Plotinus' early position on the soul's fall from the intelligible in Treatise 6 (which in Narbonne's view got transformed in Treatise 51 with the ascription of all evil to matter) seems to me remarkably similar to Origen's notion of the fall of the νόες, with the only difference that for Origen the fallen noes acquire a heavier body and not a body tout court as in Plotinus. In Treatise 9, the solitary ascent of the soul μόνου πρὸς μόνον (an expression that is plausibly traced back to Numenius), so that the soul "becomes a god" or rather "is a god," seems to be moderated in Treatise 38, where the soul is no longer alone, but it is accompanied by the Intellect. This subtle shift, according to Narbonne, is due to the fact that Plotinus realized that his former position was dangerously close to the "Gnostic" one. Narbonne also shows how Plotinus disagreed with "Gnostic" cosmogony as a series of accidental episodes, which he deemed a misinterpretation of Plato's Timaeus, while he upheld a contemplative-productive role of nature and regarded the world as good and not as the byproduct of a mistake or even of an evil demiurge. On this last point, once again, Plotinus agreed with Origen in his anti-Gnostic polemic.

Narbonne pays special attention to Plotinus' doctrine of the demons in Treatise 50, chs. 6-7, as endowed with an intelligible matter forming their bodies. He notices that it is "difficult to explain in detail due to a lack of other clear evidence in Plotinus" (46), but he suspects it is linked to the theory of the αὐγοειδές ὄχημα, "luminous vehicle," taken by souls in their descent in Treatises 14, 26 and 27. I would point out a stunning parallel with Origen here: he considered all νόες to be endowed with a subtle body, which may or may not become a heavy and mortal body on account of the νόες' demerits. Origen very probably wrote a Neoplatonic treatise on demons that reflected the teaching of his teacher Ammonius, who also taught Plotinus.8 Moreover, the subtle and spiritual body of the νόες was precisely described by Origen as αὐγοειδές and ὄχημα (ap. Procop. Comm. in Gen. PG 87.1.221A). This is a stimulating collection of six essays (the fourth and sixth previously unpublished), which for the most part challenges widespread assumptions. It comes in a relatively recent series that has contributed important insights to the study of Platonism, and it is to be hoped, and indeed it is probable, that it will continue to do so. There are a few typos and translation mistakes, which will hopefully be corrected in a second edition. E.g. "breviloquenz" for "Breviloquenz" (25); "we can see on how uncertain a basis is rests the thesis concerning to the generation of matter..." for "we can see on how uncertain a basis the thesis concerning the generation of matter... rests" (29); "maetria" for "materia" (42); αὐρῷ for αὐτῷ (51); "be this at may" for "be this as it may" (56); ὁμοούσια for ὁμοουσία thrice (57); ὅμοια ἑαυτῷ καὶ ὁμοούσια in brackets after "incorruptible and good" instead of after "similar to itself and of the same essence" (60); τᾦ for τῷ (69); "tripe" for "triple" (73); "Plotinus write" for "Plotinus writes" (85); οὺ for οὐ (97); "by an no less than the Intellect itself" probably for "by no less than the Intellect itself" (100); "Celsius" for "Celsus" (109, but in a quotation from Tardieu); λογισμὸς for λογισμός (127), etc. The scholarly community should be grateful to the author for this thought-provoking reading. Not only those who study Plotinus and the "Gnostics," but also hose who study anti-Gnostic Christian Platonists such as Clement and Origen, and even Bardaisan of Edessa, will profit from Narbonne's work.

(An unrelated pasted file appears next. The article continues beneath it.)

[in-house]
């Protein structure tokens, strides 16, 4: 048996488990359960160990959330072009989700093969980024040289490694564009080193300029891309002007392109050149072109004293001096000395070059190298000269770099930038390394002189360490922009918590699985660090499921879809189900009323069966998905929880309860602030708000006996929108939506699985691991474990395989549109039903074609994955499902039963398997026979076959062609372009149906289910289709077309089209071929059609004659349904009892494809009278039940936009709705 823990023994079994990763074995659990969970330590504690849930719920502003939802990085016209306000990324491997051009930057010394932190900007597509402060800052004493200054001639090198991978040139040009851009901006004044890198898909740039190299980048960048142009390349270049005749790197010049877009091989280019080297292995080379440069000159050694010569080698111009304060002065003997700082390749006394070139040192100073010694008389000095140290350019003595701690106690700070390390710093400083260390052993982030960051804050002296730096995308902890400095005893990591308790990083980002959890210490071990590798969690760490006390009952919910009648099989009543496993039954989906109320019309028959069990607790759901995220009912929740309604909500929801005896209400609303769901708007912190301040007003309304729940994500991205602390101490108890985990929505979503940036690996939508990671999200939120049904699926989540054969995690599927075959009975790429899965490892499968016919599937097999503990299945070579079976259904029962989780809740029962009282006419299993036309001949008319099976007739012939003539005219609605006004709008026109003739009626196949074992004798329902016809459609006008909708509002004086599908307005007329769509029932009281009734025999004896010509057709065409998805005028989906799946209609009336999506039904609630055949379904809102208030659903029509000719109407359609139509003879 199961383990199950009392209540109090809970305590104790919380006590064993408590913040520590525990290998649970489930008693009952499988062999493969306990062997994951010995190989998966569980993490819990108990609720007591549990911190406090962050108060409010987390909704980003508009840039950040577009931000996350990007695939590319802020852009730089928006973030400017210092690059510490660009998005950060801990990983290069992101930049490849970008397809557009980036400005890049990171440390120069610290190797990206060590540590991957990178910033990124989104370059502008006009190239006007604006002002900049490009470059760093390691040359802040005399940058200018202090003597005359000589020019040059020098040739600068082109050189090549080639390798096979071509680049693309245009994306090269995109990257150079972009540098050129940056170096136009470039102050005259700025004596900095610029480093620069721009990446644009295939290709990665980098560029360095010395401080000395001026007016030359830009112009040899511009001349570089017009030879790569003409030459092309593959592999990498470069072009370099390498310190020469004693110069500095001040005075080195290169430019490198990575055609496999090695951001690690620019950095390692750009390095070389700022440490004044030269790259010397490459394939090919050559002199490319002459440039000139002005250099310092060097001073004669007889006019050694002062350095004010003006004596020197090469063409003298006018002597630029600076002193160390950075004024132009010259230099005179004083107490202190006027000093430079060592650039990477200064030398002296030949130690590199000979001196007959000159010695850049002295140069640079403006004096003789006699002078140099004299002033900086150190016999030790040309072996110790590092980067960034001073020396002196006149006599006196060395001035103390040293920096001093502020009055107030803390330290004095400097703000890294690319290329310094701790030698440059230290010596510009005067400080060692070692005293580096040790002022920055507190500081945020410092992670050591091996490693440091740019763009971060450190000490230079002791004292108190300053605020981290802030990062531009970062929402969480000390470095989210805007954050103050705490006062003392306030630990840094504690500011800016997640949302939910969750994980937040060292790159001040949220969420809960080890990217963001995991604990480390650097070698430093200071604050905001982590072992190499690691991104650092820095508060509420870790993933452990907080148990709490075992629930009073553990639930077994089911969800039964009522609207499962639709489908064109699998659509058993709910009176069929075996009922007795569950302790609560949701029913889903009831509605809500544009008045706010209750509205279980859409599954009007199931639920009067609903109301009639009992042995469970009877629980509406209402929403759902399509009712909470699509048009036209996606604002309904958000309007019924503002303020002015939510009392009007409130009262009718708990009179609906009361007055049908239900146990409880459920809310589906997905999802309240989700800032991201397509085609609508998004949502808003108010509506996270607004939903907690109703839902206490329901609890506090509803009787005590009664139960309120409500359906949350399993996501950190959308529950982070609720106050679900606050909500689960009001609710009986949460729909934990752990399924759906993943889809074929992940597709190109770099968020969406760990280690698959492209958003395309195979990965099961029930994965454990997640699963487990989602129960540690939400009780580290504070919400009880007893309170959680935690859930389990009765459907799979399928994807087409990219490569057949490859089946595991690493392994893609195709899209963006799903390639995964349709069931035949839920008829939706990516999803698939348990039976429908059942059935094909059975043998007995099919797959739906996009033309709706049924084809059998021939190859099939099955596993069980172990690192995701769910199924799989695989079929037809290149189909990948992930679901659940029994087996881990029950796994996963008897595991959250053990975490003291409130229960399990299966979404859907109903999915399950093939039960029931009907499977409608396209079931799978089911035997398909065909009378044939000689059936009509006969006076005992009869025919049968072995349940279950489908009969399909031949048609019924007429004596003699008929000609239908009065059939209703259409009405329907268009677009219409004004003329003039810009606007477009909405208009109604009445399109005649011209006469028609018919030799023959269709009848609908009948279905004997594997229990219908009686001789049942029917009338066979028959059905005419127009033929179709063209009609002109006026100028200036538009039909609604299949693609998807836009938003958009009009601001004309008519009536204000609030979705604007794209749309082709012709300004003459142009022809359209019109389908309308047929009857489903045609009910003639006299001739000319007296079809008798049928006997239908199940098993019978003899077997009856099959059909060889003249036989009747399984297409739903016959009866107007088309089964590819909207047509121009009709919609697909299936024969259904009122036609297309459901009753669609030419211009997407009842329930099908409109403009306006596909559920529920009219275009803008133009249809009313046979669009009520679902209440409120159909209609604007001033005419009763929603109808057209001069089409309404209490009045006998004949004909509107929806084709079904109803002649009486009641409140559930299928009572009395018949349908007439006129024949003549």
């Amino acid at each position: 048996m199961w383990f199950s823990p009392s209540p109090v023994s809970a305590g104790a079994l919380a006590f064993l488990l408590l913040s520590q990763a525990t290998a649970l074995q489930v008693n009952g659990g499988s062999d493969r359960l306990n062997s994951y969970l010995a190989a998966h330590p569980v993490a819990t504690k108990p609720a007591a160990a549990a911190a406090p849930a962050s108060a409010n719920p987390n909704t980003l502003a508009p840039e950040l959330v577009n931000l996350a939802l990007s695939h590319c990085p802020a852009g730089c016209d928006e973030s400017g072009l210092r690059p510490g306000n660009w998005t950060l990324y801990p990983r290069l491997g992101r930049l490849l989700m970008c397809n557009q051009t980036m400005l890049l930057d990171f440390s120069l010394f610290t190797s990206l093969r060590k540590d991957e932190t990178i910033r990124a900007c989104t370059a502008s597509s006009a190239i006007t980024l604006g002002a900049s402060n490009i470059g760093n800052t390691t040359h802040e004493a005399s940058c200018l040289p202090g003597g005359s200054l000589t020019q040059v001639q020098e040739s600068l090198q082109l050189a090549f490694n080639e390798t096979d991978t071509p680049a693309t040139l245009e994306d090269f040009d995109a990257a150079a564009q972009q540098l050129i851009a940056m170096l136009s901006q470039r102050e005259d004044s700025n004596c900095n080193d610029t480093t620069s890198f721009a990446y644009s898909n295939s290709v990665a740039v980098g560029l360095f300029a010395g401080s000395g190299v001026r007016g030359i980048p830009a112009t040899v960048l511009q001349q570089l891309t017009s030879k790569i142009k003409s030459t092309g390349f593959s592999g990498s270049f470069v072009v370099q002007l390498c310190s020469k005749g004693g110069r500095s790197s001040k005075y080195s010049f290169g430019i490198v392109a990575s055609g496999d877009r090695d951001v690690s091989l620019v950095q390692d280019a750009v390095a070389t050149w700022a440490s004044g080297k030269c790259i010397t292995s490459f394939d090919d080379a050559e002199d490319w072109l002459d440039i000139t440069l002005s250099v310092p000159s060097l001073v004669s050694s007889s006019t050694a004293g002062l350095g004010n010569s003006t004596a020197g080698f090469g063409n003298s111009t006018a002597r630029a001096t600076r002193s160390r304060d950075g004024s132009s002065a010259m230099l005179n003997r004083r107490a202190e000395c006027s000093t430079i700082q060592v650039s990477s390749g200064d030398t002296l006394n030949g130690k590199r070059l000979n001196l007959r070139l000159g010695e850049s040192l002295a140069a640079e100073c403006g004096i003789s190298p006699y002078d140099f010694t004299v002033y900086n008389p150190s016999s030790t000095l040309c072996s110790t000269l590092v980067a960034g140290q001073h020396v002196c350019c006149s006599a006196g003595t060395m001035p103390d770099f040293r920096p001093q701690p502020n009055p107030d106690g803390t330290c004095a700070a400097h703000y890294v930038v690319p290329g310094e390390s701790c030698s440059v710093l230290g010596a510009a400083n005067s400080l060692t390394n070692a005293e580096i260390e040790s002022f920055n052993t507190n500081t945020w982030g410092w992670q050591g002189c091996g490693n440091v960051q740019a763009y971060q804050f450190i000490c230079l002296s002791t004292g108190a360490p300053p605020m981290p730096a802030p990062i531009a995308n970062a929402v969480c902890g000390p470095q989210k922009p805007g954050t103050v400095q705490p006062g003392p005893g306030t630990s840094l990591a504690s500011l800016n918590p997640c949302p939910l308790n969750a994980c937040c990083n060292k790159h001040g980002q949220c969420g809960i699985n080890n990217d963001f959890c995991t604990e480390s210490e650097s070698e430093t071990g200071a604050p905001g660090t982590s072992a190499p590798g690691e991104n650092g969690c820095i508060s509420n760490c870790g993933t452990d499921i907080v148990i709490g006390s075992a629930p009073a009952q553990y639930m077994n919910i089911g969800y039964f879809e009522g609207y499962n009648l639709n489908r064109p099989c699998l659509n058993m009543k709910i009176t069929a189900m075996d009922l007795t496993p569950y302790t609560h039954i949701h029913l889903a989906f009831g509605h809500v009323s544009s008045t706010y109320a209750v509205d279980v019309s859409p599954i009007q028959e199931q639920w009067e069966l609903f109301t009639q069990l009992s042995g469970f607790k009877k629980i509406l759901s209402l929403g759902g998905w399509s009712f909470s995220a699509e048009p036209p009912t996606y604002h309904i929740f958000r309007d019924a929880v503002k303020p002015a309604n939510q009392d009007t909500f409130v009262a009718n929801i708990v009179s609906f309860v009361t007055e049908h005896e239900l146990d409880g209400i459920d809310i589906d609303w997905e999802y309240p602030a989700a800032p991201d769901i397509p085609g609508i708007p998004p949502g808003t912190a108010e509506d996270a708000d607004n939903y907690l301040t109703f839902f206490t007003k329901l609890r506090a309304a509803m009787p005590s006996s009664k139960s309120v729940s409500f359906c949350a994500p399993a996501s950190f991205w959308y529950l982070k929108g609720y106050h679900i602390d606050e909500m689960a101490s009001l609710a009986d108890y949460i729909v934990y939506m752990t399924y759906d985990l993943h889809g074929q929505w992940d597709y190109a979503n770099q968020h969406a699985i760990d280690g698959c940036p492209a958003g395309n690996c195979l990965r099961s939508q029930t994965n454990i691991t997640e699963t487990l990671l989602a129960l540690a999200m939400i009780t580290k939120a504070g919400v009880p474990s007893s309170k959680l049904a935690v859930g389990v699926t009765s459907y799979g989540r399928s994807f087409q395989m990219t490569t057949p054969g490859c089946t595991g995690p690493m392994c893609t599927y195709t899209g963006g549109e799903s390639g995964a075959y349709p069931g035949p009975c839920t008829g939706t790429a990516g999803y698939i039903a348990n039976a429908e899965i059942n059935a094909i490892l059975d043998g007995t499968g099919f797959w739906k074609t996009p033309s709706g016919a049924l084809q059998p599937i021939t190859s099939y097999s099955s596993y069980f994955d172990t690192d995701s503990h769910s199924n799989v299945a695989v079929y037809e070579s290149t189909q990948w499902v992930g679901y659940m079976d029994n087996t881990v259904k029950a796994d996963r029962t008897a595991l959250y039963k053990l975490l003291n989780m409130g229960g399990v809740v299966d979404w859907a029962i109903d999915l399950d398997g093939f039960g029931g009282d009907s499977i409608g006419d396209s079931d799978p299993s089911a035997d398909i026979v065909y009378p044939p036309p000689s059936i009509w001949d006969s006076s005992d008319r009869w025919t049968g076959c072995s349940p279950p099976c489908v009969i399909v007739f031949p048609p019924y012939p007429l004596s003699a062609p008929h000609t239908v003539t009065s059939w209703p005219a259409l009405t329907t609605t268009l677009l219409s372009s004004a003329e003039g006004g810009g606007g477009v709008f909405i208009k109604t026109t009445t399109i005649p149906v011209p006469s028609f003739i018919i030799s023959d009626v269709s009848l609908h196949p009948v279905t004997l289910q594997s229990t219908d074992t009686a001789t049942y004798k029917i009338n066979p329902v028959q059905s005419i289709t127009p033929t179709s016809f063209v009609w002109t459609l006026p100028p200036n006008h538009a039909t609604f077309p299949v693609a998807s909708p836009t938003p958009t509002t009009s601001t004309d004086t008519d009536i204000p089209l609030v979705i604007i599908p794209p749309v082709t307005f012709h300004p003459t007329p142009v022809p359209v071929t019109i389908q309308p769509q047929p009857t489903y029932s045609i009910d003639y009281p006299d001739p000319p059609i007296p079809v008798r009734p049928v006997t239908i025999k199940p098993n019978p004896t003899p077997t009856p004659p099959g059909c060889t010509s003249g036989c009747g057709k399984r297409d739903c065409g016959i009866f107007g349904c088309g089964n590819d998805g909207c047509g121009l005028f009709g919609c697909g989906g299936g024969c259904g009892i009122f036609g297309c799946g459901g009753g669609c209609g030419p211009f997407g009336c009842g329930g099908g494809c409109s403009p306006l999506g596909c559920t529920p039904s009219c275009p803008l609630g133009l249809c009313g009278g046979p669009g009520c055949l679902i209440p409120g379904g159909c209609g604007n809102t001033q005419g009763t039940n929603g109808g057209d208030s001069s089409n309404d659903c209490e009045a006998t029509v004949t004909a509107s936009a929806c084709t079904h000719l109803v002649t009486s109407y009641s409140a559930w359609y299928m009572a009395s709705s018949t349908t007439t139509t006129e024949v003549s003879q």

Notes:


1.   N. Spanu, Plotinus Ennead II 9 [33], Leuven: Peeters, 2011, deems Tractate 33 an internal dialogue between Plotinus and his disciples.
2.   The complexity of the "Gnosticism" category is underlined by M. Williams, Rethinking "Gnosticism": An Argument for Dismantling a Dubious Category, Princeton, NJ: Princeton University Press, 1996; Karen King, What Is Gnosticism?, Cambridge, Mass.: Harvard University Press, 2003, with my review in InvLuc 25 (2003) 331-334; Ilaria Ramelli, "Gnosticismo," in Angelo Di Berardino (ed.), Nuovo Dizionario Patristico e di Antichità Cristiane, Genoa-Milan: Marietti, 2007, 2.2364-2380, new English edition forthcoming in Chicago: InterVarsity; Zlatko Pleše, "Gnostic Literature," in Rainer Hirsch-Luipold, Herwig Görgemanns et al. (eds.), Religiöse Philosophie und philosophische Religion, Tübingen: Mohr, 2009, 163-198, who objects to a total deconstruction of the "Gnosticism" category. My review is forthcoming in Anzeiger für die Altertumswissenschaft. H.F. Weiß, Frühes Christentum und Gnosis, Tübingen: Mohr, 2010, studies the reception of the New Testament in "Gnosticism" and accepts this category. Ismo Dundenberg, Beyond Gnosticism, New York: Columbia University, 2008, builds upon Williams' and King's arguments and regards "Gnostic" as misleading in particular for Valentinianism, on which he focuses.
3.   "Plotinus on the Generation of Matter," IJPT 3 (2009) 103-137. Narbonne himself discussed the problem of evil in Tractate 51 and its connection to Plutarch and "Gnosticism" in his edited volume Gnose et Philosophie, Paris: Vrin, 2009; see also Denis O'Brien, "Plotinus on Evil," in Le Néoplatonisme, Paris: CNRS, 1971, 113-146.
4.   "La coerenza della soteriologia origeniana," in Pagani e cristiani alla ricerca della salvezza, Rome: Augustinianum, 2006, 661-688. Further arguments in "Origen, Bardaisan, and the Origin of Universal Salvation," HTR 102,2 (2009) 135-168.
5.   Demonstration in my "Origen's Anti-Subordinationism and its Heritage in the Nicene and Cappaocian Line," VigChr 65 (2011) 21-49.
6.   See my "Christian Soteriology and Christian Platonism," VigChr 61,3 (2007) 313-356.
7.   Cf. Ramelli, "Origen's Anti-Subordinationism."
8.   See my "Origen, Patristic Philosophy, and Christian Platonism," VigChr 63 (2009) 217-263; further arguments in "Origen the Christian Middle/Neoplatonist," forthcoming in APB.